Following today’s report of the US Supreme Court’s refusal to reduce the $675,000 fine of a Boston University student after successfully being sued by the RIAA for illegal downloading and file sharing, comes more news concerning the messy world of litigation.

With all the legal wrangling concerning music piracy, it tends to ignore the actual artists whose songs are involved in the first place. What do the bands think of their record labels’ severe consequences on individuals?

We’ve seen cases before of artists calling off the hounds, most notably Radiohead ordering that several cease and desist injunctions sent to fans be dismissed; but not all bands with the status and creative control of the Oxford quintet are so lucky.

One such act is American Metal band All Shall Perish, whose fans are being charged with the illegal downloading and sharing of the group’s music, despite protests from the band themselves.

Wait… what?!

According to TorrentFreak, All Shall Perish’s German label, Nuclear Blast, signed away the band’s copyrights to a Panama-based company, World Digital Rights, who are now seeking to sue up individual parties for damages owed for infringement. World Digital Rights filed for a lawsuit in April that targeted fans of the band and were recently granted permission by a judge to obtain the identities of eighty alleged file-sharers, with a view to seeking financial damages.

The band’s manager, Ryan Downey, was hoping that the lawsuit against the file sharers would be withdrawn, but was shocked and angered to learn that Nuclear Blast had not only passed on the copyrights to World Digital Rights without his, or the band’s, knowledge or consent; but that they had persisted with the lawsuit regardless.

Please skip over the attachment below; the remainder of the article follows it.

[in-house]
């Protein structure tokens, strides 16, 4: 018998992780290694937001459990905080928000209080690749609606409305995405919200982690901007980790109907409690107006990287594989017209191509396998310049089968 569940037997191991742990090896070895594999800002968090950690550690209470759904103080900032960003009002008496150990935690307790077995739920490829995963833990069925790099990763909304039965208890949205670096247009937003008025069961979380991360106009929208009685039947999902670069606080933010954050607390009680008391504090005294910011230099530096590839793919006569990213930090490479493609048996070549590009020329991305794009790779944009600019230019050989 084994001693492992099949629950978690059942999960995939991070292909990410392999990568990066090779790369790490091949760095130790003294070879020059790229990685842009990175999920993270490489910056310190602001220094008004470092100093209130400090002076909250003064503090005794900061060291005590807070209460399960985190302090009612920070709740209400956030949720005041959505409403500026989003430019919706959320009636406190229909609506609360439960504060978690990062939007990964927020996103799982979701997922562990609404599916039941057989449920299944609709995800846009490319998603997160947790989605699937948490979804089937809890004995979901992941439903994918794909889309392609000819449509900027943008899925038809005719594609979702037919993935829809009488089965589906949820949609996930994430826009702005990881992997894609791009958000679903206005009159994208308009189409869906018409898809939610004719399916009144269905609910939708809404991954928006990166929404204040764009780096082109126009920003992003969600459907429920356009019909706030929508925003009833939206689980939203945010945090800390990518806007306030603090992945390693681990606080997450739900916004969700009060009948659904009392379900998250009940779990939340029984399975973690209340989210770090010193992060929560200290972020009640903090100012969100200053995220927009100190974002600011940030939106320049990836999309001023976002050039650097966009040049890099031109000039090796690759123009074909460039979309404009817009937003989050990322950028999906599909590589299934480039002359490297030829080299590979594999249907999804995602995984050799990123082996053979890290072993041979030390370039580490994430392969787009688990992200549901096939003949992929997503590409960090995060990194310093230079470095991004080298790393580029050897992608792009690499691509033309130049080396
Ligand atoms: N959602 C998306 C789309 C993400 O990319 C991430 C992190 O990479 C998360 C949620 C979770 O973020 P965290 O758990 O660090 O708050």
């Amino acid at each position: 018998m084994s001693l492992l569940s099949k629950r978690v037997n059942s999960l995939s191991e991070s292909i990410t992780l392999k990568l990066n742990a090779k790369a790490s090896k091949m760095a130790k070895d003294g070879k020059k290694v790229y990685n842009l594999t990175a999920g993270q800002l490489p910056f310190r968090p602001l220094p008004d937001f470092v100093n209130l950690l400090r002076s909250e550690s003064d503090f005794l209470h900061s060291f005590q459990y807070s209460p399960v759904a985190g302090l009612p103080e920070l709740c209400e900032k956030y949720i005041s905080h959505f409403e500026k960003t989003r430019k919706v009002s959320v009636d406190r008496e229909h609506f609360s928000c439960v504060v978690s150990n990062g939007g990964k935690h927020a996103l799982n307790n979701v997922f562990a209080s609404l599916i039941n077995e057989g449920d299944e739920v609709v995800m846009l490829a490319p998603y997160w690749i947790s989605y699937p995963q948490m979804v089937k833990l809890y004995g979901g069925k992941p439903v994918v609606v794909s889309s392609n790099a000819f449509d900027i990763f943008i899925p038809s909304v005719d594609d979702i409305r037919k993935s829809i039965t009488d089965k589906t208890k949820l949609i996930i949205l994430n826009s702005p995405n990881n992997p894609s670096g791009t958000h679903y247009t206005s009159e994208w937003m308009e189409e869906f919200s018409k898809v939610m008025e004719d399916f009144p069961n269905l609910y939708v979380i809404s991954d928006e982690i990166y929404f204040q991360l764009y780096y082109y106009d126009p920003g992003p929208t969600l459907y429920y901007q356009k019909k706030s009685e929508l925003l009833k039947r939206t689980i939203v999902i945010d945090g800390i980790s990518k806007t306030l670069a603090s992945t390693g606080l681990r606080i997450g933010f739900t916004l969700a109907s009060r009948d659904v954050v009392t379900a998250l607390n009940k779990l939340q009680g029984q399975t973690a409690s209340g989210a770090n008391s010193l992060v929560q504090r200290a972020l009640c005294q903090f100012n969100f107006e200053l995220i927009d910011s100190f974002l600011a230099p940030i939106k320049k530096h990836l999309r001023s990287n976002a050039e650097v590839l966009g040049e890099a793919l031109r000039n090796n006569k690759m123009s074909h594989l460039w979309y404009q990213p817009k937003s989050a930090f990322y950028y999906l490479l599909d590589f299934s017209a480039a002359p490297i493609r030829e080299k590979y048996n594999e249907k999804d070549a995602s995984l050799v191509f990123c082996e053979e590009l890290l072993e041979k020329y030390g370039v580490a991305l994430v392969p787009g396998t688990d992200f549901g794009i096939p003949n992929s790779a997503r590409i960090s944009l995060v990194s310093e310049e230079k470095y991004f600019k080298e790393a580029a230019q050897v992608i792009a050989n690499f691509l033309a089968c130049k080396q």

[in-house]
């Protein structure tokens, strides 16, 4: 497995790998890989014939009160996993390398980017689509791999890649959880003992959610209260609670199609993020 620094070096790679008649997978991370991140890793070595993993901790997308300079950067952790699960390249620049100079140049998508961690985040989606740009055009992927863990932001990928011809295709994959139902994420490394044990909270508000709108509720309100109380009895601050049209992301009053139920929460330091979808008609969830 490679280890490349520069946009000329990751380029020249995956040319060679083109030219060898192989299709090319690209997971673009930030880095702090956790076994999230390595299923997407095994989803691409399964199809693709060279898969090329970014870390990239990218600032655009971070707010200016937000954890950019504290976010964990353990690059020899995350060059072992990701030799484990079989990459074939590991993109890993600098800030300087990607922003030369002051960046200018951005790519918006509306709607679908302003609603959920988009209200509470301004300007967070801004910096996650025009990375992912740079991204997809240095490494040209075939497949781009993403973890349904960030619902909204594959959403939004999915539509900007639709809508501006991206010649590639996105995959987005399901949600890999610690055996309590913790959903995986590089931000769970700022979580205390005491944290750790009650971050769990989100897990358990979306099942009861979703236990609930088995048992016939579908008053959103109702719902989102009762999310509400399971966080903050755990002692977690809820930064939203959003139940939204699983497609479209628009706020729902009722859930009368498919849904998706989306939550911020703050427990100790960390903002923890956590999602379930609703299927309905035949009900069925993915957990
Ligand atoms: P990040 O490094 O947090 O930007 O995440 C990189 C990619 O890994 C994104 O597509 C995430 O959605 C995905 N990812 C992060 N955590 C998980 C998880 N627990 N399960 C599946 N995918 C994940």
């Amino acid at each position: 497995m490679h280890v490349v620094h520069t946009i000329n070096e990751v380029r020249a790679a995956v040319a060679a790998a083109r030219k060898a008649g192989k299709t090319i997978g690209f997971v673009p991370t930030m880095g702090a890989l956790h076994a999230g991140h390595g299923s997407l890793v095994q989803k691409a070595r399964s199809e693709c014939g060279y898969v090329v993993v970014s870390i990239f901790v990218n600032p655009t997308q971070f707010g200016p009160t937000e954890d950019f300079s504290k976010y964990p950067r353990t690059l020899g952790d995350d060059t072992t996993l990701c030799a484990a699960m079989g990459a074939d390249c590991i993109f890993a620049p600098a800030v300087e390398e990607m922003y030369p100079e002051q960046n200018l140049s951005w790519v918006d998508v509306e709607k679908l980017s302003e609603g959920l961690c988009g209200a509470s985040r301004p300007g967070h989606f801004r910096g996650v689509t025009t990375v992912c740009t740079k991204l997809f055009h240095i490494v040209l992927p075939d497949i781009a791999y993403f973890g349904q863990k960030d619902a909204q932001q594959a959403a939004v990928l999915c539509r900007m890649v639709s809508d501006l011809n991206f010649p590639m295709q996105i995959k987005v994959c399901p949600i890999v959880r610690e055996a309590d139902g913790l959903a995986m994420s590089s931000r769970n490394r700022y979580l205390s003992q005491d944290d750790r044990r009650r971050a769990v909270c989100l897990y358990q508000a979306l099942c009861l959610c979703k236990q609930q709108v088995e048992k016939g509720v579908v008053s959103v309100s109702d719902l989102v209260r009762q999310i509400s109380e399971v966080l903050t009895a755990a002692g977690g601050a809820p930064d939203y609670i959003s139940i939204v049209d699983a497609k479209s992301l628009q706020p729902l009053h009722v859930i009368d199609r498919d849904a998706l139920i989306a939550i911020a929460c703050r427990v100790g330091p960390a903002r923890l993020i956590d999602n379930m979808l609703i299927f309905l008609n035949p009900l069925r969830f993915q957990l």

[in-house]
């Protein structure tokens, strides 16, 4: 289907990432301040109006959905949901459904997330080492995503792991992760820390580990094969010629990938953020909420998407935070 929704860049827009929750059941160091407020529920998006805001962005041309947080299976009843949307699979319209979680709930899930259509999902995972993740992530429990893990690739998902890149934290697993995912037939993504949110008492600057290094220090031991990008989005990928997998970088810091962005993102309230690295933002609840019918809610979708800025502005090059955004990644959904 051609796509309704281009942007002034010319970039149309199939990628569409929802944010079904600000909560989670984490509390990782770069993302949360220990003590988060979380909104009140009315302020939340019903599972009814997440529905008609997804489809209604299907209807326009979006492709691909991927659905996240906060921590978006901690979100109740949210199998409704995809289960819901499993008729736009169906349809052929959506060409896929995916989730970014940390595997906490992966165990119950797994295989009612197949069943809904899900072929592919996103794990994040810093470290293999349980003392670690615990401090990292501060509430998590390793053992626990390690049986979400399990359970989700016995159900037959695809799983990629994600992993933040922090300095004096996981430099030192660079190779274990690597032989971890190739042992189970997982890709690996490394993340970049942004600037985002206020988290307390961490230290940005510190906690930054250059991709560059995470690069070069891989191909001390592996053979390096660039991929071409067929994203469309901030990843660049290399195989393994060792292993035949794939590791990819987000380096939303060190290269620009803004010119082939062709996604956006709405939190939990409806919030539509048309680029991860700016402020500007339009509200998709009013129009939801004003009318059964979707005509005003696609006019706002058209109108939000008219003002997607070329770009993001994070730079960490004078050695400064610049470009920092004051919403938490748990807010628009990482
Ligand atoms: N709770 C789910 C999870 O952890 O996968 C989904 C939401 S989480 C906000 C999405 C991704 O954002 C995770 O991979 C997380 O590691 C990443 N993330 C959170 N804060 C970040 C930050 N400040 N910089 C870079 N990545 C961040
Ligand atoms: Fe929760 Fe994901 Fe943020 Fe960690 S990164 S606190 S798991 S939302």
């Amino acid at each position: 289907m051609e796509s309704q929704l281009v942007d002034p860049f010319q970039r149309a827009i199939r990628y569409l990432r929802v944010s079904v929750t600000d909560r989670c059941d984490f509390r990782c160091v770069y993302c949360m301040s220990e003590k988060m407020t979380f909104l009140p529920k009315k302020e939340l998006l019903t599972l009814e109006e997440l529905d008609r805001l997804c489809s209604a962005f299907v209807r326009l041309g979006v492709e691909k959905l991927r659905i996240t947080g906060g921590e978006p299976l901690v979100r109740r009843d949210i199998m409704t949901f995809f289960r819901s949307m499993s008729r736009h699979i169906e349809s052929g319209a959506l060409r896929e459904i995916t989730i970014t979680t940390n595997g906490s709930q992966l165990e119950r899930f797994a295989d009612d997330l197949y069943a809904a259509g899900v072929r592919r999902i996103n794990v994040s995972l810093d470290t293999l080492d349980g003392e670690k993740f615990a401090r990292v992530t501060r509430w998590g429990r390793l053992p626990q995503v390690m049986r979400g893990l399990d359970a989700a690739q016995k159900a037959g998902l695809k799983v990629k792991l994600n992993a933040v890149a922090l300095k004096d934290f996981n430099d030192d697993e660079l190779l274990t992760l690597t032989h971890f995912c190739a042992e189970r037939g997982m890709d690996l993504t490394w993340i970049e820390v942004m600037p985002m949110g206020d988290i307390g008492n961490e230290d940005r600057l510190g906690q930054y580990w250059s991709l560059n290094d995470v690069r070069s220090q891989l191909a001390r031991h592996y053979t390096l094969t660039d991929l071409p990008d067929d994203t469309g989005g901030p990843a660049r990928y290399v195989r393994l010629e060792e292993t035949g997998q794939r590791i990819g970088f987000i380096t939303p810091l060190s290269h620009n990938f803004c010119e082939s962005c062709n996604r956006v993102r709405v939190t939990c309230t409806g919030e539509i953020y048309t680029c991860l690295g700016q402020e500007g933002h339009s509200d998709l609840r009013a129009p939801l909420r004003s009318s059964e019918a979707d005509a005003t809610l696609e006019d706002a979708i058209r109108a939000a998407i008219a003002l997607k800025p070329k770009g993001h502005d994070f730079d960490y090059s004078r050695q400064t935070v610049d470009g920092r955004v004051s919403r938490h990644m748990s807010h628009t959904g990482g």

In a statement issued to TorrentFreak, Downey says:

“The band’s attorney made it clear to the licensing people [at Nuclear Blast Records] that the band wanted no part in lawsuits against fans. The industry is changing, illegal downloading is troublesome for bands and of course, for record labels, but whatever the solution will be – streaming, subscription, Kickstarter, new ways of looking at it entirely, whatever comes about – the band and I are in agreement (as is their lawyer) that SUING MUSIC FANS SURE ISN’T IT.”

The band and their manager may be powerless to ensure that their fans and the alleged filesharers aren’t sued by World Digial Rights, considering they technically no longer own the copyright to their own music; but Downey offers his vote of support to those being targeted.

“The band, their attorney and myself have and will continue to take any steps to protect their fans, yes, even those who file trade,” says Downey. “The band would prefer that their fans legally purchase, stream or otherwise enjoy their music. But they definitely have not, will not and do not wish to sue their fans.”

Once again, it’s a mad, mad state of affairs when a band has to fight against the very labels that are supposed to be supporting them.

While the introduction of popular streaming services, like Spotify which launched in Australia yesterday, will hopefully curb the recent rise in music piracy – it also introduces a whole new set of sticky legalities of what is owned or owed, and to whom.

Hopefully, it’s not the artists or their fans who get caught in the financial cross-fire.